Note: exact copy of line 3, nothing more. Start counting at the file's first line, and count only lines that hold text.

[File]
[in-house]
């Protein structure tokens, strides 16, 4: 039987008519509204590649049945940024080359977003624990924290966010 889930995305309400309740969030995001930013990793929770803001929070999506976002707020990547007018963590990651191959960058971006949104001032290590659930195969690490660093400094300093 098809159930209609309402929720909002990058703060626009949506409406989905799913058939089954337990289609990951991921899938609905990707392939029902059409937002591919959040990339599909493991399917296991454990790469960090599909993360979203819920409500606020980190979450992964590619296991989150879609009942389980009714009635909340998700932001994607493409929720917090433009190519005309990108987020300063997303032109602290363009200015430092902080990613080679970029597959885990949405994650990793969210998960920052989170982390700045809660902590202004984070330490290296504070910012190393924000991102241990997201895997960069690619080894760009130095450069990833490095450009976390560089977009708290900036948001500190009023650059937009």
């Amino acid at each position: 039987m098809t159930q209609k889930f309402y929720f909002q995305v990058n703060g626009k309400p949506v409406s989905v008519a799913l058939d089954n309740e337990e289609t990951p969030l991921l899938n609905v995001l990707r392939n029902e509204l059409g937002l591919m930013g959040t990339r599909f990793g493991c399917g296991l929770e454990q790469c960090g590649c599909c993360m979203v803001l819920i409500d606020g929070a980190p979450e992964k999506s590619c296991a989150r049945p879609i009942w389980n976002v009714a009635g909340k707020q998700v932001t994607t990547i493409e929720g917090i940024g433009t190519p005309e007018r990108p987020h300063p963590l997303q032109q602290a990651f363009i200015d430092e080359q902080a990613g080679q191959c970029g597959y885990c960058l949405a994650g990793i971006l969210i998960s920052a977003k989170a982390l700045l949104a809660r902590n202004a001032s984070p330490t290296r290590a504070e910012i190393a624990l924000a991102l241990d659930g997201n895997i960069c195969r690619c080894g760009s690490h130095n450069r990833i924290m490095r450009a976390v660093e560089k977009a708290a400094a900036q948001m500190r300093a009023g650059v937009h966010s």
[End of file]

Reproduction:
């Amino acid at each position: 039987m098809t159930q209609k889930f309402y929720f909002q995305v990058n703060g626009k309400p949506v409406s989905v008519a799913l058939d089954n309740e337990e289609t990951p969030l991921l899938n609905v995001l990707r392939n029902e509204l059409g937002l591919m930013g959040t990339r599909f990793g493991c399917g296991l929770e454990q790469c960090g590649c599909c993360m979203v803001l819920i409500d606020g929070a980190p979450e992964k999506s590619c296991a989150r049945p879609i009942w389980n976002v009714a009635g909340k707020q998700v932001t994607t990547i493409e929720g917090i940024g433009t190519p005309e007018r990108p987020h300063p963590l997303q032109q602290a990651f363009i200015d430092e080359q902080a990613g080679q191959c970029g597959y885990c960058l949405a994650g990793i971006l969210i998960s920052a977003k989170a982390l700045l949104a809660r902590n202004a001032s984070p330490t290296r290590a504070e910012i190393a624990l924000a991102l241990d659930g997201n895997i960069c195969r690619c080894g760009s690490h130095n450069r990833i924290m490095r450009a976390v660093e560089k977009a708290a400094a900036q948001m500190r300093a009023g650059v937009h966010s």